The Complete Guide to Rigid-Flex PCB Design
PCB (Printed Circuit Board) combines the best features of rigid PCB and flexible PCB, making it easier for manufacturers to mount PCBs in tight spaces. The added flexibility enables manufacturers to precisely and easily manipulate the board during installation.
However, before you can take advantage of them, you must first understand and follow the rigid-flex PCB design guidelines. Knowing the trade-off between flexibility and stiffness will help ensure you're not compromising quality either.
What is Rigid-Flex PCB?
As the name suggests, a rigid-flex PCB is a hybrid of flexible and rigid circuits. Their design offers unique solutions and applications as an alternative to rigid PCBs. One of the best aspects of rigid-flex PCBs is that they combine the benefits of both flex and rigid PCBs.
In addition to being used in electronic equipment, rigid-flex circuit boards have a wide range of commercial and industrial applications. They are also used in advanced aircraft-mounted weapons guidance systems; rigid-flex printed circuit boards are widely used in military and avionics manufacturing.
Other rigid-flex PCB applications include:
Bar code scanner
Advantages of rigid-flex PCB
By combining the properties of rigid and flex PCBs, rigid-flex PCBs offer many benefits to manufacturers and consumers.
Mechanical Stability - Their basic structure consists of interchanged layers of rigid and flexible PCBs. This ensures they are both stable and flexible for easy installation in tight spaces.
Connection Reliability - With a rigid-flex PCB, you get greater stability and polarity, making connections to other components easier and safer. You also need fewer connector components per application.
Dynamic - In addition to repeatability and precision, you also enjoy greater packaging flexibility.
Cost Effective - By using Rigid-Flex PCBs, you can reduce your overall outlay.
High-Density Applications – Arguably the greatest benefit of rigid-flex PCBs is their use in high-density device populations. This is due to their flexibility, stability and low space usage.
High Shock and Vibration Resistance - Electronic components are used in a wide range of items, some of which experience constant vibration. With such devices, you don't need to worry about damage because the rigid-flex PCB is highly resistant to shock and vibration.
Rigid-Flex PCB Design Guidelines
When you make the switch to rigid-flex PCB design, you need to consider many factors—some old, some new. These include:
Consider proper cooling
Detailed analysis of material layup
1. Consider the number of layers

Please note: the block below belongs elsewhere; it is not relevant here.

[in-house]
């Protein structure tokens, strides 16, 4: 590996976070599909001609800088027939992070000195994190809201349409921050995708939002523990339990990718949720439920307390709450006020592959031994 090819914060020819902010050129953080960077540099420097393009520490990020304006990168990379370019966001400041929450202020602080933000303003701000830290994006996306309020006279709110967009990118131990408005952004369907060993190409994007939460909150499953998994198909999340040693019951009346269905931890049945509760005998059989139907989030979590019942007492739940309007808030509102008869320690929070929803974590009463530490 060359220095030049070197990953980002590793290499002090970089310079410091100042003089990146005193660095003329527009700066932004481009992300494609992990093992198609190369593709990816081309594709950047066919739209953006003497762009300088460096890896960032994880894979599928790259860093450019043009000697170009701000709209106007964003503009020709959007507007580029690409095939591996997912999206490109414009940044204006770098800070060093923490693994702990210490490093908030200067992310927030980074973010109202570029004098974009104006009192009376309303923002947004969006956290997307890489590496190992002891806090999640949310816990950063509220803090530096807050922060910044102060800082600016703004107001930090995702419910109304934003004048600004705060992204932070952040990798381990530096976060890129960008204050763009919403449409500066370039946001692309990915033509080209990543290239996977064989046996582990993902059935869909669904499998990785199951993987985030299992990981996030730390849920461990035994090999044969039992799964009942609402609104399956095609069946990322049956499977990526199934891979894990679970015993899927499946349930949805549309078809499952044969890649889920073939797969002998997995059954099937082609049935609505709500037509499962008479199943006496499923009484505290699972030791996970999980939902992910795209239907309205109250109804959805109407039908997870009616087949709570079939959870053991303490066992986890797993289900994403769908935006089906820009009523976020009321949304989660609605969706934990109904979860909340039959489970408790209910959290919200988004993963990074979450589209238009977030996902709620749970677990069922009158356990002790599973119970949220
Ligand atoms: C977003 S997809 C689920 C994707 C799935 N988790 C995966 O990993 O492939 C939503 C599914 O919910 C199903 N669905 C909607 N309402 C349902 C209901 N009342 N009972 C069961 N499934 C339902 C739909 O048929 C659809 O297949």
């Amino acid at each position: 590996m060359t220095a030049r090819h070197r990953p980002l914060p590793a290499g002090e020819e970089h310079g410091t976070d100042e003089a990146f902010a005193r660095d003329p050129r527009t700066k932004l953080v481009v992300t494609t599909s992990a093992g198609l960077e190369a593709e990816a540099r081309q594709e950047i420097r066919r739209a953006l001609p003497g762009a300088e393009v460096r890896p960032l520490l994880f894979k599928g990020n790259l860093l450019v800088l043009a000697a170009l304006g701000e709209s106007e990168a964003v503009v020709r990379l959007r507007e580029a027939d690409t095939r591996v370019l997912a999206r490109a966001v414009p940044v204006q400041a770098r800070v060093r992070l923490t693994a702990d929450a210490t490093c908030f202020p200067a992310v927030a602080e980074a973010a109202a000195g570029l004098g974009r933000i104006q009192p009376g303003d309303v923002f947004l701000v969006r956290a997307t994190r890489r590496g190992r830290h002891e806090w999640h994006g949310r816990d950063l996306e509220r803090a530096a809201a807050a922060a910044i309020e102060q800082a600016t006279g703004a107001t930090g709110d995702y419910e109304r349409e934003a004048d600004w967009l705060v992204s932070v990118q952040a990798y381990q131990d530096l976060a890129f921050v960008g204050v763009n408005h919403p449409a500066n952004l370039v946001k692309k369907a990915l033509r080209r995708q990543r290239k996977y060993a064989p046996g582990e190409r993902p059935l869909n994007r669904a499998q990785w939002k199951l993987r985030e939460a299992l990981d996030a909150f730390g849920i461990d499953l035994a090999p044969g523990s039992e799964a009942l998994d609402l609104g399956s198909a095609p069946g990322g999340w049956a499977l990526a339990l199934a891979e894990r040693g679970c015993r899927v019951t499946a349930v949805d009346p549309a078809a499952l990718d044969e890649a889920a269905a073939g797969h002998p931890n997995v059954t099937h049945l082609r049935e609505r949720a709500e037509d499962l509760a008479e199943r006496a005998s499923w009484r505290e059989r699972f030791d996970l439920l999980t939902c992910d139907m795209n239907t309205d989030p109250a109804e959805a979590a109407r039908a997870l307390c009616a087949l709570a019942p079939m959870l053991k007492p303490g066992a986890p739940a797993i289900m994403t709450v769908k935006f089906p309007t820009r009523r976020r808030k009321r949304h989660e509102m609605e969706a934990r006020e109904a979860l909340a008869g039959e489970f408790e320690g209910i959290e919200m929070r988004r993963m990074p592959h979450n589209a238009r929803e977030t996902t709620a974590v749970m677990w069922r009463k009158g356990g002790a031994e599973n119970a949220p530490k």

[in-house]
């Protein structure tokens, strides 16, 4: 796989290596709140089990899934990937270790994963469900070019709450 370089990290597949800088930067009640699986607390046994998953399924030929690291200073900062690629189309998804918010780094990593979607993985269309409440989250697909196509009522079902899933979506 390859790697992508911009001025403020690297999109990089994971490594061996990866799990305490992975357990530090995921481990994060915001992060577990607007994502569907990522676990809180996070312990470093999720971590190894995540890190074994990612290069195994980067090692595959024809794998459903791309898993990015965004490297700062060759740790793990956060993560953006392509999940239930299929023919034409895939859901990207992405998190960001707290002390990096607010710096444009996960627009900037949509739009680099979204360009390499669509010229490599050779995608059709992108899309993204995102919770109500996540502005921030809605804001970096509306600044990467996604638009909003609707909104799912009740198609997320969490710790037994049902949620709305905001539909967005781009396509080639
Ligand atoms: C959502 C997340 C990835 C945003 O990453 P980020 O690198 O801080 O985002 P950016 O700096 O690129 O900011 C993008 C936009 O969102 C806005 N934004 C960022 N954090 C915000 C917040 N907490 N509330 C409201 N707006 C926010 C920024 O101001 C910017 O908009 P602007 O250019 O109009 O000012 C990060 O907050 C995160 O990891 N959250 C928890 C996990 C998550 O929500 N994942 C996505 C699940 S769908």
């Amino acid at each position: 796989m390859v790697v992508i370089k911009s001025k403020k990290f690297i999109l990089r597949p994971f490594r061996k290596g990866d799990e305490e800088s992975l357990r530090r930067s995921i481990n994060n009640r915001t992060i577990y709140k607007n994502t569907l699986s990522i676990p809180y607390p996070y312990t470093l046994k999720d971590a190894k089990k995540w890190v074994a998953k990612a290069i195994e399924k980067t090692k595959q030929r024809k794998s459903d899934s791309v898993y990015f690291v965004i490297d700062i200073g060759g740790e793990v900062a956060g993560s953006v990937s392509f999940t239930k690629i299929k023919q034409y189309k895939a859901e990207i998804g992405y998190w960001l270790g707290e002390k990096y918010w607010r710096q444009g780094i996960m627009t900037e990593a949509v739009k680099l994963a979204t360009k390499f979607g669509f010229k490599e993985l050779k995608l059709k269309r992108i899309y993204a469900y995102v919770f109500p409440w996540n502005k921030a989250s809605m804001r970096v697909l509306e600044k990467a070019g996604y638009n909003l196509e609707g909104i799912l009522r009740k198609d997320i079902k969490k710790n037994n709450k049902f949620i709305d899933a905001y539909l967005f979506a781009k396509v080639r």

Rigid-flex PCBs are made from alternating layers of flex and rigid PCB materials. As you prepare to make the switch, determine how many layers your intended use requires. Afterwards, consult with your original equipment manufacturer (OEM) to ensure it meets these requirements.
2. Heat dissipation
When electricity flows through an electronic device, heat is dissipated. The amount of heat released depends on factors such as device characteristics, power, and PCB design. As heat builds, it can affect the performance of your device and can cause damage. Take steps to reduce the amount of heat emitted.
The PCB in the device should facilitate heat dissipation. This can be achieved by adhering to rigid-flex PCB design guidelines.
3. Material layup
For rigid-flex boards, material stackup is a key factor. Getting the best stackup requires working closely with your fabricator on:
UL flammability rating
Required minimum bend radius
Lead-free assembly compatibility
Material stackup has a big impact on cost, performance and manufacturability. Dedicate enough time and resources to finding the best layup. After a suitable model has been developed, let the designer do the necessary calculations, which are then verified by the manufacturer.
Boards with different layers can be used. For example, you might have one with 20 layers and another with 12 layers. However, it is important that they have similar layups, similar thicknesses and adhere to flex-rigid design PCB rules. This will help reduce manufacturing issues that can derail a project.
Rigid vs. Flex PCB: Which is Better?
The rigid vs. flex PCB debate has been going on for some time. To determine which is ideal, it's best to first understand how they compare to each other.
First, a rigid PCB is the standard type of PCB and is what most people think of when they think of circuit boards. They use conductive tracks and other components laid out on a non-conductive substrate to connect electronic components. Often, non-conductive substrates also contain glass to make the board stronger. In addition to strong support, rigid circuit boards also provide great heat resistance for electronic components.
In addition to rigid and base materials, there are some notable differences between flex and rigid PCBs. These include:
Manufacturing Process: Rigid PCBs are made using a solder mask. However, for flexible PCB designs, a process called overlay or overlay is used. This ensures protection of the exposed circuitry of the flex PCB.
Conductive material: Unlike rigid PCBs, flexible PCB boards should be able to bend. To achieve this feature, flexible rolled annealed copper was used instead of electrodeposited copper as the conductive material.
Cost: Rigid PCBs are less expensive than flex circuit boards. However, when you need a PCB that can fit in tight spaces, you should be willing to incur flexible PCB costs.
How Rigid-Flex PCBs Can Help You
Both rigid and flexible PCBs have unique features that are invaluable for specific applications. However, you are not necessarily limited to one of them. To benefit from the characteristics of both, switch to a rigid-flex PCB. In summary, the benefits of rigid-flex boards include:
reduce packaging weight
Can withstand hundreds of bending cycles
increase circuit density